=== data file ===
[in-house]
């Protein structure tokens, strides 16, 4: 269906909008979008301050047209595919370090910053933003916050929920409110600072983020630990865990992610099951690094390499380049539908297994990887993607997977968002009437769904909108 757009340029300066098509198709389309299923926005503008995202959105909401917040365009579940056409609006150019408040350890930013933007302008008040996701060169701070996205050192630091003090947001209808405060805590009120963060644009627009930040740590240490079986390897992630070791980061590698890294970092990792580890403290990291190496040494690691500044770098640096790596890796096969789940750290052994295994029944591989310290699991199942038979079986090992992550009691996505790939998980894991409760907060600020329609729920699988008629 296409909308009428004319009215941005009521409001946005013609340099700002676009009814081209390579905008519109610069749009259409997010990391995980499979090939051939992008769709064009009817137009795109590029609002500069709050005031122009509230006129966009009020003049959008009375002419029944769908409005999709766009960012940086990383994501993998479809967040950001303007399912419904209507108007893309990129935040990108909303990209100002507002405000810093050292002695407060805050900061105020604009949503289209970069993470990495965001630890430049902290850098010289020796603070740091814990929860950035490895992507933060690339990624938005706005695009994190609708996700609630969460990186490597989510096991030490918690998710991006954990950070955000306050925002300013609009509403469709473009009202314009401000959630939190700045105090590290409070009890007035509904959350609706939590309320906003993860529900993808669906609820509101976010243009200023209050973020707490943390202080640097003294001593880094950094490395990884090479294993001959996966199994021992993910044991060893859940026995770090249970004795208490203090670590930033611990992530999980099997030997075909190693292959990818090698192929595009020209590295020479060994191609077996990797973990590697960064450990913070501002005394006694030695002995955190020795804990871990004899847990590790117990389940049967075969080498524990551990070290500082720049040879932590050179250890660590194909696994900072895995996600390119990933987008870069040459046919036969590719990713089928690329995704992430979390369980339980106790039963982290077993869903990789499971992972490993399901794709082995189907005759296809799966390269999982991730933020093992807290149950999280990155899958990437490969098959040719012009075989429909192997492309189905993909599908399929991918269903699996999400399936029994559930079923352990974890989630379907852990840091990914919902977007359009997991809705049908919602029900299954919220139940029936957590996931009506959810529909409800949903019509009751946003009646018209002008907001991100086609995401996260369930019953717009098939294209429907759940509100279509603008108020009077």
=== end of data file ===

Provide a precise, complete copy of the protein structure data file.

[in-house]
């Protein structure tokens, strides 16, 4: 269906909008979008301050047209595919370090910053933003916050929920409110600072983020630990865990992610099951690094390499380049539908297994990887993607997977968002009437769904909108 757009340029300066098509198709389309299923926005503008995202959105909401917040365009579940056409609006150019408040350890930013933007302008008040996701060169701070996205050192630091003090947001209808405060805590009120963060644009627009930040740590240490079986390897992630070791980061590698890294970092990792580890403290990291190496040494690691500044770098640096790596890796096969789940750290052994295994029944591989310290699991199942038979079986090992992550009691996505790939998980894991409760907060600020329609729920699988008629 296409909308009428004319009215941005009521409001946005013609340099700002676009009814081209390579905008519109610069749009259409997010990391995980499979090939051939992008769709064009009817137009795109590029609002500069709050005031122009509230006129966009009020003049959008009375002419029944769908409005999709766009960012940086990383994501993998479809967040950001303007399912419904209507108007893309990129935040990108909303990209100002507002405000810093050292002695407060805050900061105020604009949503289209970069993470990495965001630890430049902290850098010289020796603070740091814990929860950035490895992507933060690339990624938005706005695009994190609708996700609630969460990186490597989510096991030490918690998710991006954990950070955000306050925002300013609009509403469709473009009202314009401000959630939190700045105090590290409070009890007035509904959350609706939590309320906003993860529900993808669906609820509101976010243009200023209050973020707490943390202080640097003294001593880094950094490395990884090479294993001959996966199994021992993910044991060893859940026995770090249970004795208490203090670590930033611990992530999980099997030997075909190693292959990818090698192929595009020209590295020479060994191609077996990797973990590697960064450990913070501002005394006694030695002995955190020795804990871990004899847990590790117990389940049967075969080498524990551990070290500082720049040879932590050179250890660590194909696994900072895995996600390119990933987008870069040459046919036969590719990713089928690329995704992430979390369980339980106790039963982290077993869903990789499971992972490993399901794709082995189907005759296809799966390269999982991730933020093992807290149950999280990155899958990437490969098959040719012009075989429909192997492309189905993909599908399929991918269903699996999400399936029994559930079923352990974890989630379907852990840091990914919902977007359009997991809705049908919602029900299954919220139940029936957590996931009506959810529909409800949903019509009751946003009646018209002008907001991100086609995401996260369930019953717009098939294209429907759940509100279509603008108020009077």